There are just too many random variables to be considered for test cases to cover every possible occurrence. It's also important to note that some testers may be easily bored by such strict testing protocols, which in rare cases could result in the test cases not being completed properly.
Tools of the trade
White-Box Testing vs. Black-Box Testing
These two methods form the second axis of the testing grid. The amount of information available to testers about the underlying workings of the software is largely dependent upon which testing method they use.
In black-box testing, there is little or no information about the internal workings of the software; all a tester sees is what the end-user would see. Playing a beta build of a game on a test console is a good example of this.
White-box testing, on the other hand, uses internal functions or a second software suite (usually a debugger) to track what's going on as the software runs, relaying information back to the tester or to a test log as necessary.
Good examples of this testing method would be testing a software build in a programming platform's development environment or using automation software to test minor variances of an action repeatedly with a debugger running in the background.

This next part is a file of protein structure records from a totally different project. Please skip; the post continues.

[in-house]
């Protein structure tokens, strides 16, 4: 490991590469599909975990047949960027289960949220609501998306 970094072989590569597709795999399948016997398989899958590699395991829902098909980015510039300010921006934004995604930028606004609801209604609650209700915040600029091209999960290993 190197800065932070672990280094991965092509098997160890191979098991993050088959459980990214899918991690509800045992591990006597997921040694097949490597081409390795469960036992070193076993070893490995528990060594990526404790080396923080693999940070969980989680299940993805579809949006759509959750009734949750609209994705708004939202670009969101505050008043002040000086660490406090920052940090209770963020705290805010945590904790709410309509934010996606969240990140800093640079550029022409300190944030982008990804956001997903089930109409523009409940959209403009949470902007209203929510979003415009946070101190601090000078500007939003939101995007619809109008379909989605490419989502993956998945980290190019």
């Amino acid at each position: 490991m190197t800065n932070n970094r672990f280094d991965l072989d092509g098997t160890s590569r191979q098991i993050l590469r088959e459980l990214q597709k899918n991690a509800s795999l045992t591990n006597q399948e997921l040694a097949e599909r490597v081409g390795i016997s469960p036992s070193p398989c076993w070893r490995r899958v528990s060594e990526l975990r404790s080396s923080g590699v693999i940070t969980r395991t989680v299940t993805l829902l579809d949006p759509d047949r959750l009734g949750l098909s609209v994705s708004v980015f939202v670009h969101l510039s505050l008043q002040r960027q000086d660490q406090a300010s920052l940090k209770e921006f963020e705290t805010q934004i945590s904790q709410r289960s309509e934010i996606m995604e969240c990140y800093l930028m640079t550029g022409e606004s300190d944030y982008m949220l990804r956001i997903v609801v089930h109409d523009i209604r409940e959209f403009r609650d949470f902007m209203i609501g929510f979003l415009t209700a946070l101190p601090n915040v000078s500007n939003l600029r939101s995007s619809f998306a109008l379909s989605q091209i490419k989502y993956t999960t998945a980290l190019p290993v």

While it seems like everyone would want to use white-box testing, the fact that an extra piece of software is running in the background and intercepting data as it flows through the software being tested is an important consideration.
This interception can interfere with the normal working of the software, which sometimes causes problems that normally wouldn't occur, or may even prevent problems that normally would occur. As such, it's important to keep a balance between white-box and black-box testing to ensure that the software in question receives thorough testing.
These people specialize in breaking software. They each have their own preferred ways of doing this, but most of them are competent with a variety of testing methods. The amount of access they have to the resources necessary to perform adequate testing, however, is often determined by their level of association with a developer.
The lowest rung, so to speak. These testers are often the backbone of the testing process. Third-party testers are often contracted on a project-to-project basis. They usually have limited access to special testing equipment, though testers who show special talent with certain methods will frequently be given access to extra tools. Third-party testers are often used for black-box testing.
Hiring contract testers in large groups can often result in a mixed bag, but even testers who have little or no technical knowledge can usually perform both ad-hoc testing and test cases with positive results with the right training.